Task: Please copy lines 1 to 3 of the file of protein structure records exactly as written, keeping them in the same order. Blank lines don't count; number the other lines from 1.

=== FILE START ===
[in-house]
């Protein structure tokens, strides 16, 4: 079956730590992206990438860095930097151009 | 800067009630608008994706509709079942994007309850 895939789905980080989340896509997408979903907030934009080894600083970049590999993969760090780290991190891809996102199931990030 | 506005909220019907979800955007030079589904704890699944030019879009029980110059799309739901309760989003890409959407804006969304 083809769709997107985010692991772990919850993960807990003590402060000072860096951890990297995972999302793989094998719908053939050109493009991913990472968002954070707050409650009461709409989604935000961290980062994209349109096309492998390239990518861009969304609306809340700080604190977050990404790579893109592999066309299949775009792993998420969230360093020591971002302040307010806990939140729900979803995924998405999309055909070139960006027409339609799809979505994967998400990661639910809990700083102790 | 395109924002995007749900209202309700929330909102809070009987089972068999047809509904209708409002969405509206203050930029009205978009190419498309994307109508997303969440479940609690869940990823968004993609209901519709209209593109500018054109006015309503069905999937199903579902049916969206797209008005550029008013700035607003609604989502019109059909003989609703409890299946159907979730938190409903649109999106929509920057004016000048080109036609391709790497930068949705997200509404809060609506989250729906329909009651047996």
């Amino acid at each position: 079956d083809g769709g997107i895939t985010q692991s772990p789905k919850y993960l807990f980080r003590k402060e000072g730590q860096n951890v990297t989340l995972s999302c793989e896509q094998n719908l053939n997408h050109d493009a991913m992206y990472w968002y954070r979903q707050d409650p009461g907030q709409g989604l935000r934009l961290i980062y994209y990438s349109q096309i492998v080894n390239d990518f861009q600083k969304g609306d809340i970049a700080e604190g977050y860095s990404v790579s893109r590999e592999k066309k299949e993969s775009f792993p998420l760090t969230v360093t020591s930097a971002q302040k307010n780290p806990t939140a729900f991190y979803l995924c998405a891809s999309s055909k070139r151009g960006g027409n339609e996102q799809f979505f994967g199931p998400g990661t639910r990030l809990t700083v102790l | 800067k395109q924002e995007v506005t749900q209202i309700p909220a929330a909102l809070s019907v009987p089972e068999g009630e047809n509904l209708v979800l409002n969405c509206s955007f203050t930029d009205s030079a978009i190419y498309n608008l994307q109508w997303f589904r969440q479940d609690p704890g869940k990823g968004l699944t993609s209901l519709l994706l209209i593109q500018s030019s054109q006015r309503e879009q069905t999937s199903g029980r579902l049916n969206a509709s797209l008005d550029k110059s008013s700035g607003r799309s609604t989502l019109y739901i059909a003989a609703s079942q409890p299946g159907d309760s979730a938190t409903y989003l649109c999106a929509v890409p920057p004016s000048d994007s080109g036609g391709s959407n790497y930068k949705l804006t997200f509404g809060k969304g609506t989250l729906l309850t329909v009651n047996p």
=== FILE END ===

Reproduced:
[in-house]
């Protein structure tokens, strides 16, 4: 079956730590992206990438860095930097151009 | 800067009630608008994706509709079942994007309850 895939789905980080989340896509997408979903907030934009080894600083970049590999993969760090780290991190891809996102199931990030 | 506005909220019907979800955007030079589904704890699944030019879009029980110059799309739901309760989003890409959407804006969304 083809769709997107985010692991772990919850993960807990003590402060000072860096951890990297995972999302793989094998719908053939050109493009991913990472968002954070707050409650009461709409989604935000961290980062994209349109096309492998390239990518861009969304609306809340700080604190977050990404790579893109592999066309299949775009792993998420969230360093020591971002302040307010806990939140729900979803995924998405999309055909070139960006027409339609799809979505994967998400990661639910809990700083102790 | 395109924002995007749900209202309700929330909102809070009987089972068999047809509904209708409002969405509206203050930029009205978009190419498309994307109508997303969440479940609690869940990823968004993609209901519709209209593109500018054109006015309503069905999937199903579902049916969206797209008005550029008013700035607003609604989502019109059909003989609703409890299946159907979730938190409903649109999106929509920057004016000048080109036609391709790497930068949705997200509404809060609506989250729906329909009651047996």
């Amino acid at each position: 079956d083809g769709g997107i895939t985010q692991s772990p789905k919850y993960l807990f980080r003590k402060e000072g730590q860096n951890v990297t989340l995972s999302c793989e896509q094998n719908l053939n997408h050109d493009a991913m992206y990472w968002y954070r979903q707050d409650p009461g907030q709409g989604l935000r934009l961290i980062y994209y990438s349109q096309i492998v080894n390239d990518f861009q600083k969304g609306d809340i970049a700080e604190g977050y860095s990404v790579s893109r590999e592999k066309k299949e993969s775009f792993p998420l760090t969230v360093t020591s930097a971002q302040k307010n780290p806990t939140a729900f991190y979803l995924c998405a891809s999309s055909k070139r151009g960006g027409n339609e996102q799809f979505f994967g199931p998400g990661t639910r990030l809990t700083v102790l | 800067k395109q924002e995007v506005t749900q209202i309700p909220a929330a909102l809070s019907v009987p089972e068999g009630e047809n509904l209708v979800l409002n969405c509206s955007f203050t930029d009205s030079a978009i190419y498309n608008l994307q109508w997303f589904r969440q479940d609690p704890g869940k990823g968004l699944t993609s209901l519709l994706l209209i593109q500018s030019s054109q006015r309503e879009q069905t999937s199903g029980r579902l049916n969206a509709s797209l008005d550029k110059s008013s700035g607003r799309s609604t989502l019109y739901i059909a003989a609703s079942q409890p299946g159907d309760s979730a938190t409903y989003l649109c999106a929509v890409p920057p004016s000048d994007s080109g036609g391709s959407n790497y930068k949705l804006t997200f509404g809060k969304g609506t989250l729906l309850t329909v009651n047996p």